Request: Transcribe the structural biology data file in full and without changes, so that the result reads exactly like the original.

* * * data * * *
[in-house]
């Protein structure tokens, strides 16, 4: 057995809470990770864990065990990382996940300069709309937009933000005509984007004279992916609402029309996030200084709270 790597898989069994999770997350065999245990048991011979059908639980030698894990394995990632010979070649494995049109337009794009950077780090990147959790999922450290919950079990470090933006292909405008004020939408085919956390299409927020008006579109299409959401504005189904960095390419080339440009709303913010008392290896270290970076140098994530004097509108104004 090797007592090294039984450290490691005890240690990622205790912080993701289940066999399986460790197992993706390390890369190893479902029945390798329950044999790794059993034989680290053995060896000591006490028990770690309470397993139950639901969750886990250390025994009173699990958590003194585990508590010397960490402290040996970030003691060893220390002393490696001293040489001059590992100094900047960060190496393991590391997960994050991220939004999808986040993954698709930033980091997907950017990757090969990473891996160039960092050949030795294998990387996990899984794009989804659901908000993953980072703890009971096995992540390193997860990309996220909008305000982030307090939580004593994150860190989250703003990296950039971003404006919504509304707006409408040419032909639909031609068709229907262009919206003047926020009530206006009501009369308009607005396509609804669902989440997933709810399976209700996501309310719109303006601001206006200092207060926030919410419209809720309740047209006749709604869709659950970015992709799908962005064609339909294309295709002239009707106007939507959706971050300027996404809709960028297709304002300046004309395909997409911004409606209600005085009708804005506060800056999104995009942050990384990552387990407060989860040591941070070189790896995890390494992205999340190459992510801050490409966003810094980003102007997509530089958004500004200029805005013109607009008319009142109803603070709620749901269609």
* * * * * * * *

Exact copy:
[in-house]
């Protein structure tokens, strides 16, 4: 057995809470990770864990065990990382996940300069709309937009933000005509984007004279992916609402029309996030200084709270 790597898989069994999770997350065999245990048991011979059908639980030698894990394995990632010979070649494995049109337009794009950077780090990147959790999922450290919950079990470090933006292909405008004020939408085919956390299409927020008006579109299409959401504005189904960095390419080339440009709303913010008392290896270290970076140098994530004097509108104004 090797007592090294039984450290490691005890240690990622205790912080993701289940066999399986460790197992993706390390890369190893479902029945390798329950044999790794059993034989680290053995060896000591006490028990770690309470397993139950639901969750886990250390025994009173699990958590003194585990508590010397960490402290040996970030003691060893220390002393490696001293040489001059590992100094900047960060190496393991590391997960994050991220939004999808986040993954698709930033980091997907950017990757090969990473891996160039960092050949030795294998990387996990899984794009989804659901908000993953980072703890009971096995992540390193997860990309996220909008305000982030307090939580004593994150860190989250703003990296950039971003404006919504509304707006409408040419032909639909031609068709229907262009919206003047926020009530206006009501009369308009607005396509609804669902989440997933709810399976209700996501309310719109303006601001206006200092207060926030919410419209809720309740047209006749709604869709659950970015992709799908962005064609339909294309295709002239009707106007939507959706971050300027996404809709960028297709304002300046004309395909997409911004409606209600005085009708804005506060800056999104995009942050990384990552387990407060989860040591941070070189790896995890390494992205999340190459992510801050490409966003810094980003102007997509530089958004500004200029805005013109607009008319009142109803603070709620749901269609």